The Roadblocks to Better Blueprinting
As we continue our quest to develop a robust and detailed standard operating procedure for blueprinting, it’s time to move on and discuss procedures that are critical to overcoming preventable roadblocks in your workflow. I have found that most interruptions to flow are preventable, but shops without a viable SOP for blueprinting continue to experience the self-inflicted delays that rear their ugly heads most often near the very end of the repair.
The first roadblock to discuss occurs when there is no accurate diagnosis of the vehicles structural integrity and conformance to OEM specifications. Simply put, it is the job of the blueprinter to discern whether or not corrective pulls are going to be required to restore the structure of the vehicle back to its originally designed dimensions. Failure to notice structures that are out of tolerance will cause huge delays and potential quality issues part way into the repair. Because one of the objectives of blueprinting is to discover and address all damages before putting the vehicle into production, adding a structural integrity check into your SOP is mandatory. Not every repair requires this check so it is not necessarily expedient to put a rule in place to measure every vehicle. Perhaps an adoption of the practice to measure every vehicle that has evidence of previous repair work will work for you.
In addition, any vehicle that visually or logically could have structural movement should be measured. You could implement two-tiered approach to this. Level one could include simple basic digital tram measurements in damaged and undamaged areas, and level two would include electronic measuring or benching with fixtures of the vehicle if the blueprinter detects any anomalies while using the tram bar. You will have to make your own rules based on how your shop is equipped, but, at the very least, your blueprinter needs to be trained on the detection of structural damage. I-CAR has some good classes as do the manufacturers of frame and measuring systems. Insert this maxim into your SOP: “When in doubt, measure it out” and you’ll greatly reduce the number of delays in your repair flow.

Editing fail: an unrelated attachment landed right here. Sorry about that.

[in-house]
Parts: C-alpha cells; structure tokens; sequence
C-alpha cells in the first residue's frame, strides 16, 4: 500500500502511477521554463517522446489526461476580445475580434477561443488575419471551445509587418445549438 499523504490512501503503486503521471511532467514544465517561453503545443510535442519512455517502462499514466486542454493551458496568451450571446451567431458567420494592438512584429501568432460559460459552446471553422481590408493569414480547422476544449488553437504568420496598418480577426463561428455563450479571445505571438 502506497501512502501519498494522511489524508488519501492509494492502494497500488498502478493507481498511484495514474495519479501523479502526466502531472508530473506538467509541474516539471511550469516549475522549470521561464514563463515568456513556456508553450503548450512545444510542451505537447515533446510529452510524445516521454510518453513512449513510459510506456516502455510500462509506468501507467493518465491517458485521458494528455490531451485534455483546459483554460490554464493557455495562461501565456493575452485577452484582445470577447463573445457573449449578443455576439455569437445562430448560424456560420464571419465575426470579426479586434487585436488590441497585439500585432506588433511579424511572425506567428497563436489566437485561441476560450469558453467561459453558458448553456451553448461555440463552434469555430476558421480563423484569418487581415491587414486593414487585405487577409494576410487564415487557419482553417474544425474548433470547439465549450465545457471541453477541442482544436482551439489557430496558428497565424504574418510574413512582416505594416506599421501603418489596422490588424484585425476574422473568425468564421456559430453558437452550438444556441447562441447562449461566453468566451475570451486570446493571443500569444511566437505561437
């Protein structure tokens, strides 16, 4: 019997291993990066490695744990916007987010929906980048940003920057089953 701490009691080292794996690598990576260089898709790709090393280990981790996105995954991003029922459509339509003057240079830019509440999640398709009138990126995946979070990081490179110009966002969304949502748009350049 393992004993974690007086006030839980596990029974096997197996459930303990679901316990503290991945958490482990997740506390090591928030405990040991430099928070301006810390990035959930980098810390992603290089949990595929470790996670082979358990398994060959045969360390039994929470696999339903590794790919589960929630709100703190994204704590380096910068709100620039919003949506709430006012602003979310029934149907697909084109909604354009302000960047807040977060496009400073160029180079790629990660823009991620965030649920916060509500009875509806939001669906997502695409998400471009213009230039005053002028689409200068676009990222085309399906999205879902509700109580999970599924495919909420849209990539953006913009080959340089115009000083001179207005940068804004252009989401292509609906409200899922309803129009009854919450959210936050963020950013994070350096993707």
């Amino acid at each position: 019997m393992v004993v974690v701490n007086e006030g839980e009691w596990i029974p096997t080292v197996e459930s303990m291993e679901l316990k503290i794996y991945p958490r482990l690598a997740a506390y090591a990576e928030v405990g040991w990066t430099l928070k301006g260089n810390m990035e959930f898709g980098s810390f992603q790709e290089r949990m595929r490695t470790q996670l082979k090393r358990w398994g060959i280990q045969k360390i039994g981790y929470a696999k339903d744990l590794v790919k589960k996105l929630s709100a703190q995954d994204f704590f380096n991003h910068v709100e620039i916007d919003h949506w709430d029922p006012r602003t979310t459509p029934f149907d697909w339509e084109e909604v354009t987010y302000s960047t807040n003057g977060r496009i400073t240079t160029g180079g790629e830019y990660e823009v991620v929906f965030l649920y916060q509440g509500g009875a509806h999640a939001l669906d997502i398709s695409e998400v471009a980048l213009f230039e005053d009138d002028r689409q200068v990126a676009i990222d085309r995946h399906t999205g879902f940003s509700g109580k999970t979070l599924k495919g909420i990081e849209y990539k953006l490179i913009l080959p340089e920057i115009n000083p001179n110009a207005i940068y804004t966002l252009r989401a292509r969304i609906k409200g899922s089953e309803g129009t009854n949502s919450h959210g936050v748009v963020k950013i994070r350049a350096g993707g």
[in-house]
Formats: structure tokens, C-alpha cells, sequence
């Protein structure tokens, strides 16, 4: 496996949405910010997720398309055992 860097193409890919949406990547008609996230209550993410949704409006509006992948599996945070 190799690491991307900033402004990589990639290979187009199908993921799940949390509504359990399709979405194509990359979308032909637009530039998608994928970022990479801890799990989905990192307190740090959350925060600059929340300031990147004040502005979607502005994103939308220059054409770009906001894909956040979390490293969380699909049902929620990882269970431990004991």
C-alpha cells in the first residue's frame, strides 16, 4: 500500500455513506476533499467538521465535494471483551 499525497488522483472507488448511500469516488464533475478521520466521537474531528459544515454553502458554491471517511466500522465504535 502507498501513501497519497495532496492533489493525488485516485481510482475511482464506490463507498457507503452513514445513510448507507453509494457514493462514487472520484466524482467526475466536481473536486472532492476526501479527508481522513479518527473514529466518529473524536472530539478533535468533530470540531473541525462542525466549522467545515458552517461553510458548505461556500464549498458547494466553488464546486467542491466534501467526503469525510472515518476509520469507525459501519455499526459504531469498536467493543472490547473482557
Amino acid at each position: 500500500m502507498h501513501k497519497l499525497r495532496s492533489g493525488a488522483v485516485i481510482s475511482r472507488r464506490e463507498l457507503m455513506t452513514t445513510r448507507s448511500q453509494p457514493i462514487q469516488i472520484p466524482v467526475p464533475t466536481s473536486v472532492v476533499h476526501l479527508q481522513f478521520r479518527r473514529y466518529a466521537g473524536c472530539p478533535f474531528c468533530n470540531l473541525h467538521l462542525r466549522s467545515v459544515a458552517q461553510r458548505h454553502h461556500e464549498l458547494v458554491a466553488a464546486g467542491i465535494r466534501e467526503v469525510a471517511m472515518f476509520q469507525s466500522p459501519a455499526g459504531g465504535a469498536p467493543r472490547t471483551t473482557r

The second area of opportunity to prevent delays and surprises involves completing a diagnostic scan of every vehicle before commencing with the teardown. This diagnostic or pre-repair scan procedure has been a hot topic in our industry for several years, but I’m not sure that there has been the large-scale adoption of this necessary operation that one would expect. Several OEMs have weighed in on the topic and insist on having diagnostic scans done on their vehicles after a collision. Several more OEMs highly recommend that this procedure be completed. Some collision repair pundits have stated that these OEM positions should be sufficient reasoning for adding pre-scans to your SOP. The bottom line is that I agree all vehicles need to be scanned prior to disassembly. There are too many unknown issues that can go undetected without a scan, but these unknown issues or faults will surely cause a delay at the end of a repair when you do a completion scan.